As we were anticipating our time in Vietnam, I certainly didn’t expect that we’d spend seven nights in Saigon. We’d been here 13 years ago and just weren’t that into the city. So we booked three nights and figured we’d move on after that. Instead we extended that stay to five days and then booked another two between Con Tho and our upcoming trip to Con Dao. It’s really quite the exciting, vibrant, colorful, tasty, smelly, loud, historic city.
There have been some real changes in the years between our visit. Mark observed that per capita income has doubled over that period, so there’s just a lot more money sloshing around. One little example of that – or maybe an example of something else, but my guess is it’s about economic progress – is that when we were here in 2001 you couldn’t walk a block without someone asking if you wanted a ride on their scooter. Now it happens occasionally, but what’s noticeable is that it’s only middle-aged and older guys offering. Presumably younger guys have other ways of making money and in a shrinking market – the Vietnamese now all have their own scooters – there just isn’t the demand.Some things, though, don’t change. I made a return visit to the old Presidential Palace, home of President Thieu from 1966 until the fall of Saigon (or, from their perspective, the liberation of Saigon; the victors do, after all, write history) in 1975. The building hasn’t changed, nor have the rooms, which have been maintained in all their 1960s and 1970s glory. My experience of it did, though. I remember thinking of it as just kind of cheesy, like most ’60s architecture.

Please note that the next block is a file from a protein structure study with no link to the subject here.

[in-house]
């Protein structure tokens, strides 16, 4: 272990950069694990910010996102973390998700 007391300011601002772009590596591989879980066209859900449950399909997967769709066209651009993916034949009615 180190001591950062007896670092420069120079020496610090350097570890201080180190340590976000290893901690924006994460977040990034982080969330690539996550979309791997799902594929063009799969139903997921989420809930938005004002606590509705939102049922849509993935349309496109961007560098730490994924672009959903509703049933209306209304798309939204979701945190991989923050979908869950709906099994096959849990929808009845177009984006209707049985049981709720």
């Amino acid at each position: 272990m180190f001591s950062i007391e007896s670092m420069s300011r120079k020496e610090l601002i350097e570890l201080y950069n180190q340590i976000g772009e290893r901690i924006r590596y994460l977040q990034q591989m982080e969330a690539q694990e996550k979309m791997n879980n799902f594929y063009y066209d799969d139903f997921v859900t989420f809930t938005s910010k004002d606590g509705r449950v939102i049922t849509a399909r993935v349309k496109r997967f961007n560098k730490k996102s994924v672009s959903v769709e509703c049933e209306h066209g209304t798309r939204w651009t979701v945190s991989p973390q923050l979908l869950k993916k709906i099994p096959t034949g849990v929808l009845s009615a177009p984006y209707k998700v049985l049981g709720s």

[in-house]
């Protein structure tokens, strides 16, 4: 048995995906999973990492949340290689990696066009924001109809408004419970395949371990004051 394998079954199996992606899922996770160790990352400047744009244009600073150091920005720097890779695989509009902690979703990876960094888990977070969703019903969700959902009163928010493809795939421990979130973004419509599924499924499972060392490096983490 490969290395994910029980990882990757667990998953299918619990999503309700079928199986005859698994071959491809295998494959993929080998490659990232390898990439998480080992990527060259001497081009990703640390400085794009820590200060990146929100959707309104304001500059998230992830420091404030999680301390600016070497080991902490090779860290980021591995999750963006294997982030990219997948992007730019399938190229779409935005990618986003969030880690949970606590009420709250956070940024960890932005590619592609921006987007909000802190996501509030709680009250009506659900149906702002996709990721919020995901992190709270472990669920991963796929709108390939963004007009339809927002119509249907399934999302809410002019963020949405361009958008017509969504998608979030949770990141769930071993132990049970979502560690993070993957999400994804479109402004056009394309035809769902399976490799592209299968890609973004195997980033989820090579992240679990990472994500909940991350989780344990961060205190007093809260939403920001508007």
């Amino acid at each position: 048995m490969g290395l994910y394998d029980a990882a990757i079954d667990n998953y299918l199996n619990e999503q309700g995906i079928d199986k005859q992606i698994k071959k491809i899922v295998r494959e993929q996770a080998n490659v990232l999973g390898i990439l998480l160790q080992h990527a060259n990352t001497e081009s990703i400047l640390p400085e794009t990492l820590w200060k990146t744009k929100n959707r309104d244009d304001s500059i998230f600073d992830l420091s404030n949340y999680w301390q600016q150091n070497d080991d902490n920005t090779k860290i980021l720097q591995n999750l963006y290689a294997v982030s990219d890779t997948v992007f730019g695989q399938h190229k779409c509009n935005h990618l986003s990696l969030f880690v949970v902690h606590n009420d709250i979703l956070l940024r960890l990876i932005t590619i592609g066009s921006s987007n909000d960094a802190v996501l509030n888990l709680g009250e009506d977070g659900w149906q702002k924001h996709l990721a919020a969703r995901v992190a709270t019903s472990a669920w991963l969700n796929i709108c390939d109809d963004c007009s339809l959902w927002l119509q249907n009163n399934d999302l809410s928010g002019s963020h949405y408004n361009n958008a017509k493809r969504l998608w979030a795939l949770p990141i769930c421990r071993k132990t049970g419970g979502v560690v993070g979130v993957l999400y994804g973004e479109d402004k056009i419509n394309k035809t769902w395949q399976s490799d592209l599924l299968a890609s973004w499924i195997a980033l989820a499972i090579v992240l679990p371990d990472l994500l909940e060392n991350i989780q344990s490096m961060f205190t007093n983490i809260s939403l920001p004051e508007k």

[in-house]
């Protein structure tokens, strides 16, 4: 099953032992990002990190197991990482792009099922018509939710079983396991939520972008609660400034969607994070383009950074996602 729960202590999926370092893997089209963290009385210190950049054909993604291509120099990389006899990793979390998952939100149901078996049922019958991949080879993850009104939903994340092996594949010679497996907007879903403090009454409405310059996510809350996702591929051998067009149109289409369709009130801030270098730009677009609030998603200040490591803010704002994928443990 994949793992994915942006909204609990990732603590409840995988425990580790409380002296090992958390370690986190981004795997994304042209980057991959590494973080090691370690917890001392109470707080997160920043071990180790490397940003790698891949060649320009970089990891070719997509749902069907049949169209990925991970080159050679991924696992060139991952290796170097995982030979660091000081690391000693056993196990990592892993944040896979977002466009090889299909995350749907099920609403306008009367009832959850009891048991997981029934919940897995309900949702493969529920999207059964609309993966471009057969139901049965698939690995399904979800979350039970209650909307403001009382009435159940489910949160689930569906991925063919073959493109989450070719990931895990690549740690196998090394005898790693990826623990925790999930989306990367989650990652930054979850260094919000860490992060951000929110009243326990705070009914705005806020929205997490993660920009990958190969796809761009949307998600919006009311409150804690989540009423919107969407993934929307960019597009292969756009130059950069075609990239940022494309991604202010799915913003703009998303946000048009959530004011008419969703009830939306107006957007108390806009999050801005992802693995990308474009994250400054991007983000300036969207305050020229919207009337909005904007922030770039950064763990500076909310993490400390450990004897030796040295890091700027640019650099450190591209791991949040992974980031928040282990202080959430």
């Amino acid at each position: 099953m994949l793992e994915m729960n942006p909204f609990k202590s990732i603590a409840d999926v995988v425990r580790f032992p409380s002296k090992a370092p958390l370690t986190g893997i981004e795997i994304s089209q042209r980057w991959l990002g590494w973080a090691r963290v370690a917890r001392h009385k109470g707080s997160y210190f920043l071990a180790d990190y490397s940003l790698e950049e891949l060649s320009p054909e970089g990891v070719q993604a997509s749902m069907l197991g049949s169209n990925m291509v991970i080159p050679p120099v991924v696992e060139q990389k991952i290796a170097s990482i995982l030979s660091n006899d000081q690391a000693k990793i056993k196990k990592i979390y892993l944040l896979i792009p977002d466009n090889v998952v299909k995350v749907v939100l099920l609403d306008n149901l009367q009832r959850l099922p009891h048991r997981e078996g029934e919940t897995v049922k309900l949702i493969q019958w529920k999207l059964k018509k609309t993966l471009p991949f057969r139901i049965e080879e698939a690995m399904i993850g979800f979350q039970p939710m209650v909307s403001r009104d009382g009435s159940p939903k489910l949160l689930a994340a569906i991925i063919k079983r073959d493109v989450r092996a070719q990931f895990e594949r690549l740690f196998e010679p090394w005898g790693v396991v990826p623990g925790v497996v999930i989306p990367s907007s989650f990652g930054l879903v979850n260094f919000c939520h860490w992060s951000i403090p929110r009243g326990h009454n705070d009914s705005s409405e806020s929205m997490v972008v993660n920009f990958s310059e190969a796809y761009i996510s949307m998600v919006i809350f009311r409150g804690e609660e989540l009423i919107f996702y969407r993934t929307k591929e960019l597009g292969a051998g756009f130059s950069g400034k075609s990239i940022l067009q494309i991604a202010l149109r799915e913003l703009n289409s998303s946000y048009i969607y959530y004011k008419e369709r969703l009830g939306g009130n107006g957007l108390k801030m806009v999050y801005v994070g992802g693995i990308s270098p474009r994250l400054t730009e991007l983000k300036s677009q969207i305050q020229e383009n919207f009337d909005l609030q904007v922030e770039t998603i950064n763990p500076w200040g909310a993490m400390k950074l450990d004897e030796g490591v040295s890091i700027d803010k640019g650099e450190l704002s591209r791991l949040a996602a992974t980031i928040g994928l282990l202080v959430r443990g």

This time, though, I had a different appreciation of it. Sure, the game room is incredibly dated and seems to be mission only Austin Powers, but the building itself had this great airiness, a flow and openness that made it seem cool even in Saigon heat. Spacious rooms, grand corridors, flowing air, it just really works. My favorite room, though, was the Salon of the 4 Cardinal Directions of Peace, an isolated room on what is otherwise the roof of the building. It was intended by the architect as a place for the President to find the calm necessary to make important decisions about the country’s future; it was also known as the meditation room. For President Thieu, though, well not so much. He turned it into a party room to entertain 100 or more guests, complete with hard-wood dance floor, bar, and bullet-proof glass. Maybe that says all you need to know about the short-lived Republic of Vietnam.
And everything you need to know about modern Vietnam is that they sell a little food and some refreshments up in that “mediation room” that turned into a party room. Here you are, a captive audience up on the fourth floor of the building, it’s pretty hot, and they charge – get this – just under $1.00 for a beer. A buck! A taxi to the restaurants we enjoy costs maybe two bucks, making us wonder how the economics can possibly work. We’re certainly not complaining, but it’s a pretty cheap place to travel, even if you live well.
At any rate, along with this museum I did a long walk to Cholon, the old Chinatown market area. Walking through miles of Saigon streets is quite the assault on your senses, just constant noise and intensity and assault. I swear the attitude of some of the scooter drivers is simply “If you don’t like my driving, stay off the sidewalk!” Crosswalks honestly mean nothing and stoplights are, for scooters, merely suggestive. The horn is essential gear and pretty much means “Get out of my way because I’m coming through no matter what you decide to do.” It was about five miles from our hotel out to the big market and nearly every inch of it was intense. Sounds, smells, crowds, all that. And in case you’re wondering, when I say “smells” I’m not talking fried chicken or apple pies; there are a lot of smells you’d really rather not experience.
So that’s pretty much it. Some great food at bargain prices, a nice hotel, beautiful Tet decorations, fascinating history, and everything in motion. That’s Saigon.